Reporters Obsessed with Supposedly Racist Hand Gestures at Army-Navy Game

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The combined enrollment of the U.S. Naval and Army academies is nearly 9,000, but after the annual football rivalry game between the two rivals in Philadelphia Saturday, media are obsessed with three of them for supposedly making racist hand gestures at the game.

Slate reports that two West Point cadets and one Naval Academy midshipmen made the A-OK hand gestures during a pregame report by ESPN's Reece Davis. Twitter lit up with posts claiming the hand signs were undeniably white power salutes.

Slate's Daniel Politi reported military officials "have launched an investigation after some West Point cadets and Naval Academy midshipmen were seen on television flashing a hand sign that is often associated with 'white power.' ... Specifically, two West Point cadets and one Naval Academy midshipman were seen flashing the sign during the pregame celebrations that were aired by ESPN."

West Point spokesman Lt. Col. Chris Ophardt said, "We're looking into it. I don't know what their intention is.”

Slate and The New York Times cited the discredited Southern Poverty Law Center as a so-called legitimate source of hate groups and for identifying the hand signal as one of white power. Politi wrote:

"The hand sign in question has traditionally been used to indicate 'OK' but has become a white supremacist symbol. The Southern Poverty Law Center describes the gesture as 'the thumb and forefinger joined together in a circle, the remaining three fingers splayed out behind.' The Anti-Defamation League has said that the meaning of the previously innocuous gesture began changing around 2017, when the sign began to be used to indicate white power. Earlier this year, the ADL added the gesture to its online database of hate symbols."

Johnny Diaz of The New York Times also recognized the much-maligned Southern Poverty Law Center as an authoritative source.

Importantly, USA Today's Mike Brehm wrote that the gesture "is also used in the so-called Circle Game. In it, a person holds an upside-down OK sign below his or her waist. If someone notices, the person making the symbol is able to punch the person who notices it in the shoulder."

Brehm also reported the Anti-Defamation League recently added the OK symbol "as a gesture of hate."

During ESPN's pregame show, Reece Davis did a report from the stands, surrounded by cadets, and one of them can be seen flashing the sign. Several individuals posted tweets identifying this as a sure sign of racism, which multiple media posted in their news reports:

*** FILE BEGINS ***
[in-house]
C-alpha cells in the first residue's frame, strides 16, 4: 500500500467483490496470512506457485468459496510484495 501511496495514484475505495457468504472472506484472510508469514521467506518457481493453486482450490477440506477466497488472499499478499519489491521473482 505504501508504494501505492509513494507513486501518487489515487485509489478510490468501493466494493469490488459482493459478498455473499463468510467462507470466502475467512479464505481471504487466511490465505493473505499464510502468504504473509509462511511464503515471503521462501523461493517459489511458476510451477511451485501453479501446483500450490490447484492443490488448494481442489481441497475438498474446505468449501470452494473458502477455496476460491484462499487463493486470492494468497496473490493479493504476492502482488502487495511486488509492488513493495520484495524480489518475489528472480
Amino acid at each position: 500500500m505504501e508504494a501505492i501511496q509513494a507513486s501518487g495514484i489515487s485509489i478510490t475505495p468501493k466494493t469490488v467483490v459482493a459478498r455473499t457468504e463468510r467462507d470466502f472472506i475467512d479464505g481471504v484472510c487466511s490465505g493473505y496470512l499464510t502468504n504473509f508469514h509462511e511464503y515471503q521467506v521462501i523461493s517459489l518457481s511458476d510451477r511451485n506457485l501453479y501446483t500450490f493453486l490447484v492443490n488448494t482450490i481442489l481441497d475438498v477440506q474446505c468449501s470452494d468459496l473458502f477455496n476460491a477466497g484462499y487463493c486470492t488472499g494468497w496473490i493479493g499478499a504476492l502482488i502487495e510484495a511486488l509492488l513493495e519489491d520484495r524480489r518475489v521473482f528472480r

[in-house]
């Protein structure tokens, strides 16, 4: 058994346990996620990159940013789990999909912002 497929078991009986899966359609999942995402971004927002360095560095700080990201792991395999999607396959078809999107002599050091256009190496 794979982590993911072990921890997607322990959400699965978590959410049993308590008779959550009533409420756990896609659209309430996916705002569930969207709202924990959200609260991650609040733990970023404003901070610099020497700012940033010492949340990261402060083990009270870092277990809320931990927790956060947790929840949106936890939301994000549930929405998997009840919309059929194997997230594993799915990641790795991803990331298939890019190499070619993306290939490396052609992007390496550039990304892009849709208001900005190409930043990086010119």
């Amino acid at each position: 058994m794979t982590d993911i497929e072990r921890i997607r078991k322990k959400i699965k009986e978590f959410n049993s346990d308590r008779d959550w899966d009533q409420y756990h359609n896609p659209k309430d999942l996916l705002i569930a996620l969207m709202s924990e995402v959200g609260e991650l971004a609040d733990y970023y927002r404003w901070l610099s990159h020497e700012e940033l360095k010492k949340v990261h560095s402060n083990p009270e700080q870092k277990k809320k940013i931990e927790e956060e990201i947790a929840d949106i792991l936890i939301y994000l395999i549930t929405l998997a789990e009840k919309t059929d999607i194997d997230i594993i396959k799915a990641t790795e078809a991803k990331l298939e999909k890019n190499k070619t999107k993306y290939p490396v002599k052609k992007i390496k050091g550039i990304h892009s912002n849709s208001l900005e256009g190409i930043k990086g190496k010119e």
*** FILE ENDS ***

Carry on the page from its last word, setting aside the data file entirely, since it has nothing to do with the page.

Slate's story reported military officials "have launched an investigation after some West Point cadets and Naval Academy midshipmen were seen on television flashing a hand sign that is often associated with 'white power.' ... Specifically, two West Point cadets and one Naval Academy midshipman were seen flashing the sign during the pregame celebrations that were aired by ESPN.

West Point spokesman Lt. Col. Chris Ophardt said "We're looking into it. I don't know what their intention is.”

"We are aware and will be looking into it,'' Commander Alana Garas, a spokesperson for the U.S. Naval Academy, said.

ESPN, The Associated Press, NBC and others were cautious in reporting that racist intentions were possible.

President Trump's presence at the Army-Navy game was lightly reported. He and Defense Secretary Mark Esper appeared in the Army locker room and announced that he'd signed an executive order giving service academy students a waiver to play professional sports before serving their country in the military.

Prior to the game, Army coach Jeff Monken said, "It's just an incredible rivalry, unlike any rivalry in sports. To be a competitor in this game, is just an honor and a privilege, and to represent so much more than ourselves personally, the teams we're on, to wear the colors of the men and women that serve is incredible. ... they're brothers in arms with us."

Navy coach Ken Niumatalolo said: "It's America's game ... it's a national game ... it's our country's game ... ."

The heroic sacrifices made by the military and the significance of the annual Army-Navy game were AWOL from media reports obsessed with the "possible" misbehavior by potentially as few as three cadets.

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